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Archive for the ‘Most Popular’ Category

December 1st, 2010 by Linda White   Posted in Interviewing, Most Popular

Business discussionIn this competitive job climate, employers want to know that you are a go-getter. They want to see that you have taken the initiative where it counts and that you are committed to your goals. Look for questions like these that they will ask to ferret out your level of motivation. Key in on answers that will show you are a top performer and can take the bull by the horns.

Q: How long have you been looking for a job?

A: “After I was laid off from my last job, I took some time to figure out what I really wanted to do next. I decided to take the opportunity to take some classes and do some informational interviewing. While I was laid off in October of last year, I have only really begun looking for a new position in the last few weeks. I’m being very selective in what I apply for. This position and company struck me as something I could really contribute to. I am very interested in finding out more about your company and this position.”

Rationale: If the end date of your last position is more than six months in the past, this is a red flag for any employer. They are going to want to know if there is something wrong with you that has caused other employers to pass you by. If you have some reason for delaying your search or have been busy with other endeavors, now is the time to say that. If that’s not the case, try to come up with a positive spin – like how you recently revamped your resume, did some mock interviews, and are now approaching your job search differently. Whatever the case, you are now positive, and are looking for a good fit in a tough market.
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November 29th, 2010 by Juliana Weiss-Roessler   Posted in In the Workplace, Most Popular

modern officeWorkers today are continually being asked to do more and more work in the same eight-hour day. The hectic schedule of this fast-paced world we live in can leave even the best of us in the dust – which is why good organization has become so key. The more prepared and organized you can make your workspace, the better your chances are for success.

Negative space makes for a positive working environment. Whether or not it’s pretty, you want to be able to see most of your desktop at any given time. This means keeping only essential items out on a permanent basis, like your computer and phone. Depending on your job, these items can obviously change, but keeping your desk clean and clear will prevent you from burying and losing work, or needing to clean before you have a place to work, both time-consuming activities.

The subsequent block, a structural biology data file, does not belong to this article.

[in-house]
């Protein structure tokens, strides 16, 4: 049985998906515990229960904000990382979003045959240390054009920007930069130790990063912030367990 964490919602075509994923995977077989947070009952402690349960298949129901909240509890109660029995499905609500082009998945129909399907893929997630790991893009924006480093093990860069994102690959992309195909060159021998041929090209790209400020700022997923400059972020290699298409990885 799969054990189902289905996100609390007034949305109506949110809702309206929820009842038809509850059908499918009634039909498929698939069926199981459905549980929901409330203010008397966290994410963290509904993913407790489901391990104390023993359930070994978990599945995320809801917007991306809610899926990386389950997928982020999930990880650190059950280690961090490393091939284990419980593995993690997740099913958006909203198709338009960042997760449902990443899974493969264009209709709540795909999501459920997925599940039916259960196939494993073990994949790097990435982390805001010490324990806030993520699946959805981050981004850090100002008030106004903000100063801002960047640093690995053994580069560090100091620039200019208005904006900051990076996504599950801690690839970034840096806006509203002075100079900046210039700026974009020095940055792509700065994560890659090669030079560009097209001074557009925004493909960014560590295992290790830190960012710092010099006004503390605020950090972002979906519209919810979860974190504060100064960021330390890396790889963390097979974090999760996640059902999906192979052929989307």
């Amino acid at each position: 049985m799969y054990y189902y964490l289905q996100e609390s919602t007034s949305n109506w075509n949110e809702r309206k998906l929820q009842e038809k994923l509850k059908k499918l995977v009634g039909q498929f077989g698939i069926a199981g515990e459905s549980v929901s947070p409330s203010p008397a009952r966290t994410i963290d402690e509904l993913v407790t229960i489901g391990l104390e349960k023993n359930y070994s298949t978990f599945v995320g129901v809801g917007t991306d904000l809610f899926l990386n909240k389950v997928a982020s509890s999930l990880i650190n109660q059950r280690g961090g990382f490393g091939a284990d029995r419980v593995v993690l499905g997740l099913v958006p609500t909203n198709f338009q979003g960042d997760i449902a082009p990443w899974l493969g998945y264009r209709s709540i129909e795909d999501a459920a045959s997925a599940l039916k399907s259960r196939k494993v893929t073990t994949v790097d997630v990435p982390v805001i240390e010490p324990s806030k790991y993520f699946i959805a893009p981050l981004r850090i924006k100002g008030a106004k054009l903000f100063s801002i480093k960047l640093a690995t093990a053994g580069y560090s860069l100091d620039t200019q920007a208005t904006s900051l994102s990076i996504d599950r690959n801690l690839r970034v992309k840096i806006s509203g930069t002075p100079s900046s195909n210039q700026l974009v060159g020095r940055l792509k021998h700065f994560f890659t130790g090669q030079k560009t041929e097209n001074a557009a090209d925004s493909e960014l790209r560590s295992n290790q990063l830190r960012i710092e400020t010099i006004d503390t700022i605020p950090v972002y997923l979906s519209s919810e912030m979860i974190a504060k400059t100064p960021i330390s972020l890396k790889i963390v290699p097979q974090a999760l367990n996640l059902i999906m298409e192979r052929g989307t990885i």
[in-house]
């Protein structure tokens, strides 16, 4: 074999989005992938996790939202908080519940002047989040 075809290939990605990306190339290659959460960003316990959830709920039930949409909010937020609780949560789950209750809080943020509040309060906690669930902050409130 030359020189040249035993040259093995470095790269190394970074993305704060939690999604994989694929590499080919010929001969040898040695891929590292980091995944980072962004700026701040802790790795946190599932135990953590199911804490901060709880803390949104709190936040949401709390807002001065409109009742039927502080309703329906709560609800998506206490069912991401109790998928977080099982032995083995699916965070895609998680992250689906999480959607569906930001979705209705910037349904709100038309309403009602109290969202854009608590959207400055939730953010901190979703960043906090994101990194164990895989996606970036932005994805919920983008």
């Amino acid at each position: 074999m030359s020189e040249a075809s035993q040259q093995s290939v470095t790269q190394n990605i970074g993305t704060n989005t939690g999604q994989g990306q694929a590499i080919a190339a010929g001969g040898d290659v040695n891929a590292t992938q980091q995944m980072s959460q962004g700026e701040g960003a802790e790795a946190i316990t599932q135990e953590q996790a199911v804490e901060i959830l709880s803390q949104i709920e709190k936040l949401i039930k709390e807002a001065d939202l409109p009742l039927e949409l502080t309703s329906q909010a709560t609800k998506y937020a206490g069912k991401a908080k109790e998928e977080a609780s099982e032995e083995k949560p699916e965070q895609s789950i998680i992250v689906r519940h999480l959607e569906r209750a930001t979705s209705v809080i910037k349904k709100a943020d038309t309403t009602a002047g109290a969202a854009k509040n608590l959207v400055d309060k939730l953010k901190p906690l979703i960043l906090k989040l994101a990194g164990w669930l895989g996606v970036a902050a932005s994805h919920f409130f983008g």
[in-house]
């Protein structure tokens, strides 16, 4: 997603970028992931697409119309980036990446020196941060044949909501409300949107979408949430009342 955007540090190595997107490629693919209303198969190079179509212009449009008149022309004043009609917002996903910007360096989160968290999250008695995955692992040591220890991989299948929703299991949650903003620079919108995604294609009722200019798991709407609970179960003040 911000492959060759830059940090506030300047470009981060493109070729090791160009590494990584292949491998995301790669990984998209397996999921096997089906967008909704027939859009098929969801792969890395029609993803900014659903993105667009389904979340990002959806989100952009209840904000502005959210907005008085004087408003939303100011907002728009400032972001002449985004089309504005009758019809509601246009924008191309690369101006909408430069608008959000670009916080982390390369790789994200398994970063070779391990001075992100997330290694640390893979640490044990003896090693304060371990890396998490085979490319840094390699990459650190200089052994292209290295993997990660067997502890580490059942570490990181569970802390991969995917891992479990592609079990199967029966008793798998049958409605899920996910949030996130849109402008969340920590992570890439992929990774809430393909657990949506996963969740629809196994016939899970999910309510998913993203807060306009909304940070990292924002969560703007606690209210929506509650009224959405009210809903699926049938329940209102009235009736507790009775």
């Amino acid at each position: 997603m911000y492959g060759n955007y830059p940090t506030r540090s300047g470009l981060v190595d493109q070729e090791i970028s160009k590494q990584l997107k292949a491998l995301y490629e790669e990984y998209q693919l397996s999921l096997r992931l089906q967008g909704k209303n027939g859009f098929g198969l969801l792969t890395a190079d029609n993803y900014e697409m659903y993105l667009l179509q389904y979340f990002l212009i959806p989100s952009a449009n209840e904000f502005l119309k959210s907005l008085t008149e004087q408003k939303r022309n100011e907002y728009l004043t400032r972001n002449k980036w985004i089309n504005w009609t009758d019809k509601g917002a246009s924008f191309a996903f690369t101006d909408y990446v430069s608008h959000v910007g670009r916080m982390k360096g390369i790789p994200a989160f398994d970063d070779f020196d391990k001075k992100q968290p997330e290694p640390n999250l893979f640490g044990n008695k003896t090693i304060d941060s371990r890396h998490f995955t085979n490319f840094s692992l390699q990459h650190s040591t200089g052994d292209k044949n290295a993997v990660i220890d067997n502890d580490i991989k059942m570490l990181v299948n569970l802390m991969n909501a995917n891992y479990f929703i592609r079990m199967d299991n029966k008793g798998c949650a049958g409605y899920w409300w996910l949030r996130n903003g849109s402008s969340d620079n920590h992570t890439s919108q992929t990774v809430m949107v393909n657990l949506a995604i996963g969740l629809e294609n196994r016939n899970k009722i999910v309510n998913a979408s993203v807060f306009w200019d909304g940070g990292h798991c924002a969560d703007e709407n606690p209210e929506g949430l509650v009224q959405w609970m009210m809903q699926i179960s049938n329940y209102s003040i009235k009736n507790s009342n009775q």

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November 12th, 2010 by Robert Moskowitz   Posted in Career Advice, Job Search, Most Popular

LeaderSome people are born leaders, some strive to become leaders, and some are thrust into leadership by circumstances. But in every case, a leader has certain abilities and talents that make her or him stand out from the crowd.

Here’s a quick quiz to see where you stack up on leadership:

Instructions: For each item, write down the extent to which you agree or disagree with the statement. Use the following scale:
  1. (Strongly Disagree)
  2. (Mildly Disagree)
  3. (Neither Agree Nor Disagree)
  4. (Mildly Agree)
  5. (Strongly Agree)
At the end of the quiz you’ll find a quick scoring assessment.
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November 11th, 2010 by Linda White   Posted in Interviewing, Most Popular

MoneyMoney, money, money

Everyone knows that you are there to interview because you need the job. Acting like money is not your concern will not fool anyone. However, you also need to control this discussion, without giving away your end of the bargain, until an offer is made. So what do you do when the interviewer brings up salary during the interview? If they are really interested, they may be trying to ferret out just how low they can go on their initial offer. Don’t give them the ammunition to low-ball you.

Q: What kind of salary do you think you are worth?

A: “With my experience and skills, I think that I fit in very nicely with the mid-range that this type of position would offer. I can add my additional experience in a related industry and produce results that will benefit the bottom line.”

Rationale: Don’t be offended by this. And do not, whatever you do, give out an actual number. Just indicate that you are a competent professional and well worth the industry standard rate that this type of position offers.
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November 3rd, 2010 by Linda White   Posted in Career Advice, In the Workplace, Most Popular

Business discussionSo you have finally started that new job. Everything looked great during the interviews. You even have a nice office and the lunchroom is comfortable. During the summer they will have half days on Fridays and your boss seems to be really easy to get along with. But how can you tell what the real culture is at this new place, and fit in to it without making some major gaffes?

First, figure out the work ethic here. During your first week or so, you should arrive as early as you can. Try to stay late a couple days, too. If nothing else, say you just want to get your desk in order. You’ve either got nothing else to do at this point, or you are going to be overwhelmed with the paperwork, learning the systems, and possibly getting your workload thrown at you right away. So put in some time to find out how this place ticks. It will be well worth it.
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